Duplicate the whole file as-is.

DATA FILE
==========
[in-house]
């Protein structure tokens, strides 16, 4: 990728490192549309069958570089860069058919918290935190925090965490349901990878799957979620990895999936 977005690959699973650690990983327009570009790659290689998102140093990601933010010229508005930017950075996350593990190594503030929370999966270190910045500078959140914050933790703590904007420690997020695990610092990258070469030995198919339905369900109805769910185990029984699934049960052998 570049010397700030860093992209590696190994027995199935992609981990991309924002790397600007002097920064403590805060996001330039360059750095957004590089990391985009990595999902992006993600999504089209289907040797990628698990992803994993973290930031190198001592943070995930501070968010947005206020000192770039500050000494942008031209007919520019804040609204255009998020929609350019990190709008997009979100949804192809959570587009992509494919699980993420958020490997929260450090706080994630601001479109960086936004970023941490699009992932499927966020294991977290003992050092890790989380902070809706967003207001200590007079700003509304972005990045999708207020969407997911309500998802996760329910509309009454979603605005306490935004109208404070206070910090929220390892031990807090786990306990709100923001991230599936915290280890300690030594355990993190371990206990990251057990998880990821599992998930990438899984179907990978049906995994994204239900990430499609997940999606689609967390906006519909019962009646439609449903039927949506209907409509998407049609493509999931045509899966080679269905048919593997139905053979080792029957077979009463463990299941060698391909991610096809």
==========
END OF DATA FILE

[in-house]
């Protein structure tokens, strides 16, 4: 990728490192549309069958570089860069058919918290935190925090965490349901990878799957979620990895999936 977005690959699973650690990983327009570009790659290689998102140093990601933010010229508005930017950075996350593990190594503030929370999966270190910045500078959140914050933790703590904007420690997020695990610092990258070469030995198919339905369900109805769910185990029984699934049960052998 570049010397700030860093992209590696190994027995199935992609981990991309924002790397600007002097920064403590805060996001330039360059750095957004590089990391985009990595999902992006993600999504089209289907040797990628698990992803994993973290930031190198001592943070995930501070968010947005206020000192770039500050000494942008031209007919520019804040609204255009998020929609350019990190709008997009979100949804192809959570587009992509494919699980993420958020490997929260450090706080994630601001479109960086936004970023941490699009992932499927966020294991977290003992050092890790989380902070809706967003207001200590007079700003509304972005990045999708207020969407997911309500998802996760329910509309009454979603605005306490935004109208404070206070910090929220390892031990807090786990306990709100923001991230599936915290280890300690030594355990993190371990206990990251057990998880990821599992998930990438899984179907990978049906995994994204239900990430499609997940999606689609967390906006519909019962009646439609449903039927949506209907409509998407049609493509999931045509899966080679269905048919593997139905053979080792029957077979009463463990299941060698391909991610096809």